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Cultural Concubine Blog

Neither here nor there…

Tag Archives: Culture

Franka in London...

Do you know the feeling of archive aphasia after you move?

The exact thing you are looking for is always in another box. And after a while you find that half the boxes actually contain things you really didnt need in the new place you moved to…

When moving from Holland to the UK I stored all my private things in a crate.
Most of the contents of this crate I don’t really miss in London life, but one of them I miss daily…

My Franka Comic collection.

Books, art or cartoons?

It is something that is probably hard to explain to other than European comic enthusiasts…
European comics are different in several ways.

1. These comics are not the same as that moralistically silly American super hero nonsense. They are closer to graphic novels, while also including some of the fun of cartoons.

2. These comics are not only for children (Manara certainly isn’t… PG18). NB: This doesnt mean that I like blue comics, but I mean that the really good ones usually show more facets of life than simple story telling.
Compare TinTin and his political context and historically correct backdrops and cars…

Futuristic Moebius

There are too many to refer to:  Schuiten& Peeters, Jodorowsky, Moebius etc etc.
My favourite will always be Franka. (wikipedia, Franka site)

Kuijpers' poster for Lambiek...

Henk Kuijpers, the artist of Franka is really a hero in making an exciting mixture of challenging storylines and plots, one of the best drawing styles I have ever seen, impressive historical and cultural context and off course a brilliant leading lady.

When living in Amsterdam, there was nothing more wonderful than spending a rainy weekend afternoon at ‘Lambiek’ getting lost in the old bookcases or latest publications. This was so ingrained in Amsterdam culture that I find it hard to imagine elsewhere…

Over the years I grew up with Franka, starting out as a prim and sligtly shy girl into a dazzling woman of the world.

Regretfully these books still don’t come in English, so please check the links mostly to admire the artistic work and dynamic in the drawings.

Corto Maltese, a French Historically correct classic.

Britain with all its culture and wit, strangely enough does not match the  level the sophictication of ‘La Bande Dessinee’ in NL and Belgo-Franco culture. (or may be I just missed it)
It takes a special kind of imagination and visual art to really take this art to its full quality of expression.

(forgive me I could talk about this for hours…)

Grown up...

I remember walking into an alternative book shop, presenting a small pile of home produced comics in Eastern Berlin a few years ago. These had a different flavour to the Belgo-Franco work, but still all had the same amount of raw inventivity and visual charm…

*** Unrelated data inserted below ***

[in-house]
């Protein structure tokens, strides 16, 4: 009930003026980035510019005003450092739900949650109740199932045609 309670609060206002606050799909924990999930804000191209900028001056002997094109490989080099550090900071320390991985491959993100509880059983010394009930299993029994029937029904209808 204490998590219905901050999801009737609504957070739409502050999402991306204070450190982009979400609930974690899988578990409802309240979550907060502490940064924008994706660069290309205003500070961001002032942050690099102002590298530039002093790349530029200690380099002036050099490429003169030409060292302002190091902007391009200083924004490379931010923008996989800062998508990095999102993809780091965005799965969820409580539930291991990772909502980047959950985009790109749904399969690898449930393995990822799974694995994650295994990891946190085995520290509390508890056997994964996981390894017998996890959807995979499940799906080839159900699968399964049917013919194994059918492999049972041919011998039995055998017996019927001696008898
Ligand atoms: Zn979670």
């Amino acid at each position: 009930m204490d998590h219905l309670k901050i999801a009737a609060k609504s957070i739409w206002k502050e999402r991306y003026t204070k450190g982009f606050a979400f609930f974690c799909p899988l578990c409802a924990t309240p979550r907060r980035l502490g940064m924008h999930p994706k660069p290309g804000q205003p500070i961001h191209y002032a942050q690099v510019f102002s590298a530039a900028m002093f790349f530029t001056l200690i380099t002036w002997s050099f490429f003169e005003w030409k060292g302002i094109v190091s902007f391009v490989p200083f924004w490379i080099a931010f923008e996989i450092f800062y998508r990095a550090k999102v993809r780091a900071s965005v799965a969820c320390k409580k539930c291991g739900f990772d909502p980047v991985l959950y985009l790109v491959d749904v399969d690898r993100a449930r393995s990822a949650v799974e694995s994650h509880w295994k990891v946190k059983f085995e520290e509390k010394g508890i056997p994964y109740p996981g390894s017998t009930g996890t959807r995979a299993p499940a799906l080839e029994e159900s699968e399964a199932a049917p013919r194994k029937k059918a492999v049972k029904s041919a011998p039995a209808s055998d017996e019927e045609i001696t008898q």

So I know there are many of them out there, and I look forward to finding a quirky comic shop in the US to supply me with a regular fix of visual imagination…

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Queen Anne's Alcove

Yesterday was the first day it was light enough for me to go running after work again.
So I made my round through Hyde Park and Kensington Gardens, along the Palace and the Serpentine and  up to my favourite building in the park:

Queen Anne’s Alcove.

The proportions are truly lovely, it is classical yet elegant.
And with the high wooden paneling it almost becomes like a comfy chair. It is nearly impossible not to resist sitting down in its arch, take up your book and lean back.

Crowded gardens...

In its present location it suffers a bit from its surroundings, while also benefitting…
Firstly it is stuck behind a large Victorian confection (pump house for the Italian Fountain Garden) and then there is an enormous high rise office block that looms over it behind it.
Quite a pity for such a pretty and elegant design of 1705 by Christopher Wren… Originally this building was located to the south of Kensington Palace. With the present plans to change the entrance to the Palace they might consider putting it back… But then again, it would lose its marvelous views.

The view...

On weekend runs I always have a little break and sit down to listen to the water and look at the people milling round the fountains. There are children who are trying to pet the Swans (while the parents are not aware of the danger and smilingly take pictures) and I saved a Labrador once from the handsomely shaped deep ponds. Only when I dragged him out by the collar, did I find out he had only 3 legs…

Anyway I digress… I am wondering if the States will have an equivalent elegant surrounding to run and relax in. Everywhere in London there are little sites, buildings, arches and funny architecture to entertain and surprise you.  They date back from Tudor times, the elegant Regency or over the top Victoriana. (There you go Albert!) It is all these things that makes London such an inspiring place to be.

My original home town of Amsterdam also had a similar scenery, even if we called the eras differently and made everything out of bricks…

I wonder what awaits me in the States…

Same proportions...

So far I have seen very green and pretty areas of Cambridge and Boston. Including the impressive Mount Auburn Cemetery.

But what about the living and daily life?
I bet you wont see many children playing around here…

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